Multi-day passages, our longest yet 3-1/2 days. They are not for everyone and many cruisers we have met in the Caribbean don't do them (at all) and they think we are crazy when we do. We really want to circumnavigate and see these passages as good training experiences. It is around the third day that you finally start adjusting to the rhythm of a multi-day passage and Barry and I have worked out a watch routine that works for us based on our habits and our individual circadian rhythms - no set times on this schedule. The way we work it both of us get 6-7 hours of uninterrupted sleep and at least one nap. Do not let me, however, romanticize this - passages are boring as hell! However, there are also wonderful moments too that will never be experienced except on a multi-day passage. It seems as though Barry and I have the temperament for it and look to be good candidates for a circumnavigation. However, the push/pull of the family thing again comes into play here. Then there is also the part about eating weird/different/disgusting food along the way - hmmm.

And then there are the things we have learned:

The best pic ops are when shit happens, yet we never seem to have the camera ready or even think about getting it!

Don't trust a rigger, maybe that is a bit harsh but there are so many things (even little things) in the rigging that when the 'shit hits the fan' could put your life at jeopardy. We were lucky to have, mostly, decent conditions to deal with our problems. However, in addressing the outhaul line that snapped we learned why our single-line reefing system was so hard to operate and discovered many things that needed attention because they were done wrong or needed repair. These were things we trusted the rigger to take care of or bring to our attention. Except for the standing rigging and major sail repair we will take care of all of our rigging from now on. It is very empowering to know you have a little bit more control of your universe - then again it could be very humbling too.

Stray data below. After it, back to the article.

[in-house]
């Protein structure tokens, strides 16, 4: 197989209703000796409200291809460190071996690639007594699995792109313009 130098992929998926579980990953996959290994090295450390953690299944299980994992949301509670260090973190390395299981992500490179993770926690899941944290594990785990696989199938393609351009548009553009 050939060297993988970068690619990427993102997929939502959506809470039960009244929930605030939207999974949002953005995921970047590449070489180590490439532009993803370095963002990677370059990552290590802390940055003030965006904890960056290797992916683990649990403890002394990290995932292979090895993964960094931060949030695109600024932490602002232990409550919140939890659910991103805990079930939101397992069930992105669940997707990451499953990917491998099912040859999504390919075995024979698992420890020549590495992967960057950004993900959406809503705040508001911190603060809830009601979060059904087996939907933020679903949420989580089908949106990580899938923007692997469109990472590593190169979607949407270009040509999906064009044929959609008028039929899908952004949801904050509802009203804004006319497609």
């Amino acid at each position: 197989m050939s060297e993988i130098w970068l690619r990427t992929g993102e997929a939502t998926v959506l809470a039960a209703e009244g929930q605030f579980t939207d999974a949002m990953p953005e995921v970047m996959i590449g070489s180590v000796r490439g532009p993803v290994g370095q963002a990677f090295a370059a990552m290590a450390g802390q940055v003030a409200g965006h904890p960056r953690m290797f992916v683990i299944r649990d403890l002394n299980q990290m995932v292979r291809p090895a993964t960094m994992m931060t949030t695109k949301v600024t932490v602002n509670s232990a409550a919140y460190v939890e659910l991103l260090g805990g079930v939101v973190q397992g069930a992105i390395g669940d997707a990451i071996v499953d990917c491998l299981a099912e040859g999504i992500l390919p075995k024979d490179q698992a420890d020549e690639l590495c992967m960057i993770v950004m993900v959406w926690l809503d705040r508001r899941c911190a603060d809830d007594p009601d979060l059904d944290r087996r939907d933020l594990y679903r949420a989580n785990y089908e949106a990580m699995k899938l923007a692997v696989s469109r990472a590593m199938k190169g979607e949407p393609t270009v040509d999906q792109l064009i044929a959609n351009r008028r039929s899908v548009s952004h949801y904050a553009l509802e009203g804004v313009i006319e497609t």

Don't let a rolly anchorage put you off. There were so many rolly achorages we were ready to be quit of and Saba Island was one. I really wanted to visit Saba (not many do because of the anchorage), but after having a trying passage from Nevis and a sleepless night I was ready to move on rather than spend another night there. Fortunately, Barry was insistent that we should go ashore and see the island - and oh, oh, oh what at gem! We will definitely visit this island again, but we will probably take the ferry from St. Martin, lol. The full story and pictures to follow.

Dolphins can brighten even the worst day and they always show up at exactly the right time. No more explanation needed. Actually all of the wildlife enhances an already wonderful life; whether it is the curious barracuda intent on following you around while you snorkel, the voracious remoras that frantically devour the beef scrapes thrown overboard while you strenuously insist they are not sharks to your guests, or watching the seabirds fish - my favorites are the pelicans.

Our friend Ann on s/v Spice of Life said nothing goes to windward like Liat (airlines) and I have discovered she is right. Good grief, this last month we have had friends and family visiting and all wanting to visit islands to windward of Puerto Rico and the USVI - this was not impossible but not realistic with sustained winds 25+ knots and seas 8-9+ feet, no one wants their family and friends to be seasick or have the shit scared out of them! It is truly shocking how much trust your friends and family will put into you just because you appear calm - oops, did I say that?!? NOT TO WORRY FRIENDS AND FAMILY, WE KNOW WHAT WE ARE DOING ;)

Since November 30 we have sailed 1,276 nautical miles. To date, we have sailed over 3,000 nautical miles on Smart Move - we are taking baby steps compared to some, but we are loving life and very proud of our accomplishments!

Kickin' The New Year Off Right

01 February 2015 | Charlestown, Nevis